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Protecting Genetic Data

protecting genetic data

Challenges around protecting genetic data are slowing adoption of genomic testing, limiting its ability to produce insights and better various healthcare procedures and processes.

Context & Challenges

Clinical trial research is one of the most costly parts of modern healthcare, with each trial valued at $100 million on average, pushing up the cost of developing a single new drug to up to $2.6 billion.

The federal government has implemented a plan to spend $4 billion to sequence and study a million people in the US, providing them with results as a participation reward.

This is a response to the vast potential of genome testing to enable better diagnosis, disease prevention, and personalized therapies. Once genomic data is in the hands of researchers, identification, diagnosis, and treatment can be dramatically enhanced, driving financial opportunities for all facets of the health industry. Genomic testing allows for precision medicine, which not only improves the level of care provided but also generates cost savings for health providers. Through genomic, testing providers can circumvent many expensive tests and lead much more efficiently to a pinpointed diagnosis. In fact, one study of 1,000 subjects revealed that practices can save $1,100-1,600 per patient annually by performing genomic testing.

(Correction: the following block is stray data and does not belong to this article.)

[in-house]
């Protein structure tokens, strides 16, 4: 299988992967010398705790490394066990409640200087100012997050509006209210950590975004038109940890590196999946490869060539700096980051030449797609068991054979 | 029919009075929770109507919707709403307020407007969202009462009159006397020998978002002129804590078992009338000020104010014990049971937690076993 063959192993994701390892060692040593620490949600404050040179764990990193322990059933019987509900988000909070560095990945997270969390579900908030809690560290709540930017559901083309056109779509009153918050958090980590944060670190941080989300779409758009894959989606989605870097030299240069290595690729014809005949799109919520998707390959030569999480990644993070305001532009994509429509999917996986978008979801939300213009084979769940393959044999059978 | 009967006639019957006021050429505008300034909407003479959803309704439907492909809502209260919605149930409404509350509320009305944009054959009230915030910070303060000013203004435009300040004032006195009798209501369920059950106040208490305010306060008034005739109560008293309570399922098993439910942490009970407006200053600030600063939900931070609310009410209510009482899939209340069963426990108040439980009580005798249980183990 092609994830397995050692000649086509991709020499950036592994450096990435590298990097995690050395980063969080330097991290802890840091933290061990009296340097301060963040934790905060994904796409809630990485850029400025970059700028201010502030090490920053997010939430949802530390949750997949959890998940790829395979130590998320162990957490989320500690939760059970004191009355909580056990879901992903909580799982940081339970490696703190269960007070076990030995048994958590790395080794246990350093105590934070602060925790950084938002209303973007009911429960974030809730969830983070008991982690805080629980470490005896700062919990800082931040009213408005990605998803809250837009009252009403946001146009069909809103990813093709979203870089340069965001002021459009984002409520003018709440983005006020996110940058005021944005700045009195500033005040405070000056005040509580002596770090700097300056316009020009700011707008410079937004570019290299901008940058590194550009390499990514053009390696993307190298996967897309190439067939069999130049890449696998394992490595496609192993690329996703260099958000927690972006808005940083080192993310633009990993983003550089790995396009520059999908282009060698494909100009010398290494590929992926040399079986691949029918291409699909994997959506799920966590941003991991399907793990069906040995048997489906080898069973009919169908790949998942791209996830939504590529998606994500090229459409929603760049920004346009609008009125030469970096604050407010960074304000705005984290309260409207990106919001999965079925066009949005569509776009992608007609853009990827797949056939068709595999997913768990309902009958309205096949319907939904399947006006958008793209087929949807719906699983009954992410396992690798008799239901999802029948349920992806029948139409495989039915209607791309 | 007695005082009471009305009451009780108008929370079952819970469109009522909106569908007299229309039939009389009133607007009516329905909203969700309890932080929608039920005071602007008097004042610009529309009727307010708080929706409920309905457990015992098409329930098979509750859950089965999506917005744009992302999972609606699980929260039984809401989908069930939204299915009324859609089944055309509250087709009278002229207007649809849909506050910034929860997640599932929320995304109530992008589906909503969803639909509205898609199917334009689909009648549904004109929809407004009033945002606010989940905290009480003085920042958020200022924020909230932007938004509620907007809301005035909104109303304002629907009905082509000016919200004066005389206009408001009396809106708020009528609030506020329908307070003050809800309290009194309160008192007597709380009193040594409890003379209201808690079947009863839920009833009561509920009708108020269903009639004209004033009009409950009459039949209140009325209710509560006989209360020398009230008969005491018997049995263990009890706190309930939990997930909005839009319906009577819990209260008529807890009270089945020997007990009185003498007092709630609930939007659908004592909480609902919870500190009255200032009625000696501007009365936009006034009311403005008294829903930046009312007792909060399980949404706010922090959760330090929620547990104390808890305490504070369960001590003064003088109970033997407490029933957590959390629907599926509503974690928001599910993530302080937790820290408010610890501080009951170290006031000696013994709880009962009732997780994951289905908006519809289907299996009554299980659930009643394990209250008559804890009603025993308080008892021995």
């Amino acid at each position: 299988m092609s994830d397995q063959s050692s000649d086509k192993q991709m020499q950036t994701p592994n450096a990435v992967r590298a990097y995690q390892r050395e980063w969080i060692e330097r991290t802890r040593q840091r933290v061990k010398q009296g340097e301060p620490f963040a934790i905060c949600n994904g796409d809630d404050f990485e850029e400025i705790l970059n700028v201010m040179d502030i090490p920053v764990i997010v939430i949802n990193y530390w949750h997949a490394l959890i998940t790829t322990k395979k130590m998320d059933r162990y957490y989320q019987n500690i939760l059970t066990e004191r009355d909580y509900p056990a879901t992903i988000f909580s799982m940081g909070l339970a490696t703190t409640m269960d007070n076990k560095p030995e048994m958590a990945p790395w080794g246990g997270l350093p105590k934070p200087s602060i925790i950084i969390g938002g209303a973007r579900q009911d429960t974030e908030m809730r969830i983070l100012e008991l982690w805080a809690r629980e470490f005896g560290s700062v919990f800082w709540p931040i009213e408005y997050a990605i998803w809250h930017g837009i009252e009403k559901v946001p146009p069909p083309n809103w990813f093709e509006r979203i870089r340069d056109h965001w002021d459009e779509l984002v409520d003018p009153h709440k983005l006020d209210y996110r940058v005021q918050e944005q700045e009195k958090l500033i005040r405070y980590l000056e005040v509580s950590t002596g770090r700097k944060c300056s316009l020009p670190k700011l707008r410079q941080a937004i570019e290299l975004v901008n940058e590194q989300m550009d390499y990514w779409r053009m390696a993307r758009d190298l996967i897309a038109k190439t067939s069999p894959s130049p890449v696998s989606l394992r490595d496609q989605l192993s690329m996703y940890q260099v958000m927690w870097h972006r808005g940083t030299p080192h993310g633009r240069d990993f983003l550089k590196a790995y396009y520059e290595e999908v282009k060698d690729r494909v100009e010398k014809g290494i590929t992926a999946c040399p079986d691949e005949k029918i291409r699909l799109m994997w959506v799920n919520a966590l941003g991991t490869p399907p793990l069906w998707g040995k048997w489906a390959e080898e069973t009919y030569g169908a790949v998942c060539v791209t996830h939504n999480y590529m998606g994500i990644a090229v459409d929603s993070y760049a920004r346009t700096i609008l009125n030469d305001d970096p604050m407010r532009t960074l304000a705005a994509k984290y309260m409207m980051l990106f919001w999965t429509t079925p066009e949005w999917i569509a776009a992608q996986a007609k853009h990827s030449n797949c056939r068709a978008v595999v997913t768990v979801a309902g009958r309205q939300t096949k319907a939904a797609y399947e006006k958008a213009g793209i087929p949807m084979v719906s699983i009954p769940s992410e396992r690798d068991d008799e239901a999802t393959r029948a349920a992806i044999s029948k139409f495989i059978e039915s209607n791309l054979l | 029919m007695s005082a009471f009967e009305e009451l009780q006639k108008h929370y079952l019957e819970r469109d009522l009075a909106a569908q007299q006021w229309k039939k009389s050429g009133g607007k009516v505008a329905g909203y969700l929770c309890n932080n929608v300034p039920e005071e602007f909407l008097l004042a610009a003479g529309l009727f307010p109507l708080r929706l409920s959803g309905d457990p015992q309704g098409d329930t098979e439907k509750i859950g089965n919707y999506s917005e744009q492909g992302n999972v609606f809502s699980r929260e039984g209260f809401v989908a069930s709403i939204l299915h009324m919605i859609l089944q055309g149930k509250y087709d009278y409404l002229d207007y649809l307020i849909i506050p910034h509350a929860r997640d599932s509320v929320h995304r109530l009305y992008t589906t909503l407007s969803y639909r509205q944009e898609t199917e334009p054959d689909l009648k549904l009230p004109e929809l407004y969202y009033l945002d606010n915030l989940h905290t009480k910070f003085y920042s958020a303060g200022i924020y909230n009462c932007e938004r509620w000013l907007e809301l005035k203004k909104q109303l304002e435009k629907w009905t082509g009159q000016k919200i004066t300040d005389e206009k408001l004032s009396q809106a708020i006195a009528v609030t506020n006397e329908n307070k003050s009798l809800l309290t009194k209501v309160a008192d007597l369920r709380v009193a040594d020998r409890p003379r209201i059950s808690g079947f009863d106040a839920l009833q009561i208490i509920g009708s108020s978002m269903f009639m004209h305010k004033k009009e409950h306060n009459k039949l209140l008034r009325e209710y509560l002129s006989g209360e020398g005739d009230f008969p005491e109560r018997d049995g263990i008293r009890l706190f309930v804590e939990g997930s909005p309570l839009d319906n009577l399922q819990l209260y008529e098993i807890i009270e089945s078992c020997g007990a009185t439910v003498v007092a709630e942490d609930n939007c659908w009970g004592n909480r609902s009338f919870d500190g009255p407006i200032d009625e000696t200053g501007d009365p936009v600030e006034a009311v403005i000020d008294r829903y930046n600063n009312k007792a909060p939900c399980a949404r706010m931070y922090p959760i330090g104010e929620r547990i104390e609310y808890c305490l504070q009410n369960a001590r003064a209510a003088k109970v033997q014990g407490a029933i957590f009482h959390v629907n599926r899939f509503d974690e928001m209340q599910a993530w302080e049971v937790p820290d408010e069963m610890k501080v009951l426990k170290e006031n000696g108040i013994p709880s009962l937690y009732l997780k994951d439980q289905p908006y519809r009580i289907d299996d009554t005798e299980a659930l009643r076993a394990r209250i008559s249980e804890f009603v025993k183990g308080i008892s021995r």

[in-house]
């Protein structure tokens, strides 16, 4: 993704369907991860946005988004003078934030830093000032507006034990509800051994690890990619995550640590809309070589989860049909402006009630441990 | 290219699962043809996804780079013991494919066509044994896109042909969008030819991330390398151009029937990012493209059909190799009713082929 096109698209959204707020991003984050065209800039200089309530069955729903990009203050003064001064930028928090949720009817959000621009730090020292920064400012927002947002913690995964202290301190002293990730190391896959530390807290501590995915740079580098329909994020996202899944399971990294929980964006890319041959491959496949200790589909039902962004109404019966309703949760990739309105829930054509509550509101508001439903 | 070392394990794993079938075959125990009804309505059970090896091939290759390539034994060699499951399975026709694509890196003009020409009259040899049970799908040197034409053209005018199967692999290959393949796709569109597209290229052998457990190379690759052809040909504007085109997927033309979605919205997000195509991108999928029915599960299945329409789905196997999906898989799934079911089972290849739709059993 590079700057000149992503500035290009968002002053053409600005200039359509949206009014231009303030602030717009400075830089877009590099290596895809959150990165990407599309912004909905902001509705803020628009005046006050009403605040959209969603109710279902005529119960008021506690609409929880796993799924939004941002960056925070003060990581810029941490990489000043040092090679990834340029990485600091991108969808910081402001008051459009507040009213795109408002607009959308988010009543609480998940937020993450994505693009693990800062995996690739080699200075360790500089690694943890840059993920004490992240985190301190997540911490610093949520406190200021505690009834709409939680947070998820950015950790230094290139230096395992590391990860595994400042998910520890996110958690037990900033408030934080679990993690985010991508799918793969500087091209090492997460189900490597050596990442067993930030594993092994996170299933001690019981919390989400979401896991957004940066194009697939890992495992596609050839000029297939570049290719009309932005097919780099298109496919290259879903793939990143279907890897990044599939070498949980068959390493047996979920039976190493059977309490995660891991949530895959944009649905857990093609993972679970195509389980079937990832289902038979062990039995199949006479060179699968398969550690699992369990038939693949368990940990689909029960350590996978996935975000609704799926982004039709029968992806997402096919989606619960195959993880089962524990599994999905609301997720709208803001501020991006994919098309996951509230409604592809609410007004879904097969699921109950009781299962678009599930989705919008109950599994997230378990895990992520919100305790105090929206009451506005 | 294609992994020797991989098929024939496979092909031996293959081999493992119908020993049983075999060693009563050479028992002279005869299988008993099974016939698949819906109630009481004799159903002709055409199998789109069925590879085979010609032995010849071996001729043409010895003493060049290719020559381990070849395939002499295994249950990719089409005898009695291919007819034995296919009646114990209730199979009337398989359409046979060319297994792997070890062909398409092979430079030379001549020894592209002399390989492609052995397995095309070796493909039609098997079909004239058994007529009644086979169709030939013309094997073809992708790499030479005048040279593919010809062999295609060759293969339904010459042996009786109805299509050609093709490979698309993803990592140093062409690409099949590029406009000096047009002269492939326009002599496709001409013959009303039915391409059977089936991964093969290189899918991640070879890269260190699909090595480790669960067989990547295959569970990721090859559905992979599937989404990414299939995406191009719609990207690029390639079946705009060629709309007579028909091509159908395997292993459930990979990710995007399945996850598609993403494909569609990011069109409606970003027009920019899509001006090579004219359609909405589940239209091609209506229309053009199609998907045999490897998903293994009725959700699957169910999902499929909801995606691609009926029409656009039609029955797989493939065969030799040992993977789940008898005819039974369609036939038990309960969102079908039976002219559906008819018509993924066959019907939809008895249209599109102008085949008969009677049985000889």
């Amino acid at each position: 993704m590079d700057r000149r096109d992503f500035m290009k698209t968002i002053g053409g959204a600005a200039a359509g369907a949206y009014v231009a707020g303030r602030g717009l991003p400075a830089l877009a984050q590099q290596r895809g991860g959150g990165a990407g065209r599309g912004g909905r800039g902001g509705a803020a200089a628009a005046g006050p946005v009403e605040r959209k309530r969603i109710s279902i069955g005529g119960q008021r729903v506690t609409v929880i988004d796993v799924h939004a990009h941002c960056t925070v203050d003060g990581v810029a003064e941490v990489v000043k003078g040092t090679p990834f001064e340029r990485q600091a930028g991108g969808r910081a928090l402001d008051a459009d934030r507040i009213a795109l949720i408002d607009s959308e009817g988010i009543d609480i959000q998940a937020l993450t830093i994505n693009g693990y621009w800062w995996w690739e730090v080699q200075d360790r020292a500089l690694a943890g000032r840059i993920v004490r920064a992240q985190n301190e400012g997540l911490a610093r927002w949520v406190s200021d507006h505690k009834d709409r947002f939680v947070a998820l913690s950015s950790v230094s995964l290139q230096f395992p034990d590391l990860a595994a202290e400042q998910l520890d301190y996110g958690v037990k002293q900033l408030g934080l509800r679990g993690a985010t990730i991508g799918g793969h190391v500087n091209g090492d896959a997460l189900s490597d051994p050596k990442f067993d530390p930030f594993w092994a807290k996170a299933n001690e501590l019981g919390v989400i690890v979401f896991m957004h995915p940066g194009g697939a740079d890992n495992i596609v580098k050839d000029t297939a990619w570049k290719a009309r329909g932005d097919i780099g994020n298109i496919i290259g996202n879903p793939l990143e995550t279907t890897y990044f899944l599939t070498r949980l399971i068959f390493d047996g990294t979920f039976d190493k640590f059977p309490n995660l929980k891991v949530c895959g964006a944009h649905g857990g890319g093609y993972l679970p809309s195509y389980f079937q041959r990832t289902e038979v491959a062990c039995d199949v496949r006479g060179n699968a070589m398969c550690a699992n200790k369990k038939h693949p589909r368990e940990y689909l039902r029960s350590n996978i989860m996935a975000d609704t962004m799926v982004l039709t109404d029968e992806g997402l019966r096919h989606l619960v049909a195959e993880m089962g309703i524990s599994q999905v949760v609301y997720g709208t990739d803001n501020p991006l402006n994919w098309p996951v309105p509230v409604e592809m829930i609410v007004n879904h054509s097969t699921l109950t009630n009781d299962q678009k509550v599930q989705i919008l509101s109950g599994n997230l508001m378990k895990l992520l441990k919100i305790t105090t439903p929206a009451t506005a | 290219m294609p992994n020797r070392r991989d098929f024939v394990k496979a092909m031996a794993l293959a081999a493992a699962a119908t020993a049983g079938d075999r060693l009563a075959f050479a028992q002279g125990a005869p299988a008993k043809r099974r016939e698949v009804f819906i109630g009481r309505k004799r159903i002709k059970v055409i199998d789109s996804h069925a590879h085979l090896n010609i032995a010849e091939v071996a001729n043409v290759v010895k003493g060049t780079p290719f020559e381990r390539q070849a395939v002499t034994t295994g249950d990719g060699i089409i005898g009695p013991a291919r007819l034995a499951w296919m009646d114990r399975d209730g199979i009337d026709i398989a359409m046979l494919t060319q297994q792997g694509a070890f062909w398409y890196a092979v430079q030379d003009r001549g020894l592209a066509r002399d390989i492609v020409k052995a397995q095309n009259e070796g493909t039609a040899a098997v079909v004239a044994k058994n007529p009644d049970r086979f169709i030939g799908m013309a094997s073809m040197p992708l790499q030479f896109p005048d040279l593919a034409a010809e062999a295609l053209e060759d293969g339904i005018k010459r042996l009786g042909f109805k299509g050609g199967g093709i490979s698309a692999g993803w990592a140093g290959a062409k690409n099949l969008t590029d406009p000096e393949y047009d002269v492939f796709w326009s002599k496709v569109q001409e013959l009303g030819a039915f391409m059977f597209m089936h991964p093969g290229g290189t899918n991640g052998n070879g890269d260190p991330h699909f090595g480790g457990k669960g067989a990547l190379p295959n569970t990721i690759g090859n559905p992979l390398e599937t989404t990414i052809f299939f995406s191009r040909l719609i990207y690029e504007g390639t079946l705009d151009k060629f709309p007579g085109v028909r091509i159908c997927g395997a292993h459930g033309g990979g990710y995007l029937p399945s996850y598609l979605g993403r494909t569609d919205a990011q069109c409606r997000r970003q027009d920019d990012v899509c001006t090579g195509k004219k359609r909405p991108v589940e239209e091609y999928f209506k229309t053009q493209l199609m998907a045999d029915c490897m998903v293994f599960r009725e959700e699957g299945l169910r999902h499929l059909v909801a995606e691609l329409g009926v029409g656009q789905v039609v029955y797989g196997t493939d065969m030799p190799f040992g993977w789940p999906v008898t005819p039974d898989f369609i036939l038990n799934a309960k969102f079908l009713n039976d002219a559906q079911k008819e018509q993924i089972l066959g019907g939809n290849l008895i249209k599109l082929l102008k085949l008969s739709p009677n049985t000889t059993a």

As an indication of its potential, the market has grown rapidly and dramatically; whereby in 2001 the first human genome was sequenced at a cost of $3 billion and today the same process can cost anywhere between $1000-$10,000.

Despite these numbers, genomic testing is seeing slow adoption rates due to cost and privacy concerns. While costs have decreased, the price of full testing is still outside many consumers’ capacities. Additionally, reimbursement is not always immediately accessible for genomic testing. There is significant variance between coverage plans across states and different providers, with the lack of standardization making reimbursement difficult.

These economic concerns are backed by growing privacy concerns. As it stands today, companies like 23andme act as middlemen between data owners and buyers, profiting off individual’s data and raising privacy concerns. This creates a cycle whereby the industry is seeing low participation and as a result cannot reach its full potential with only 2% of people tested finding results that assist them in diagnosis or prevention of disease.

Health providers are also not able to use genomic data as efficiently as they could, with results often standing apart from EHRs. Typically, results are reported on paper or scanned PDFs that cannot be clinically integrated into the patient’s health record or EHR. Test results are often not translated into a clinical vocabulary that makes them actionable and an understandable part of the patient’s overall record.

—  Patients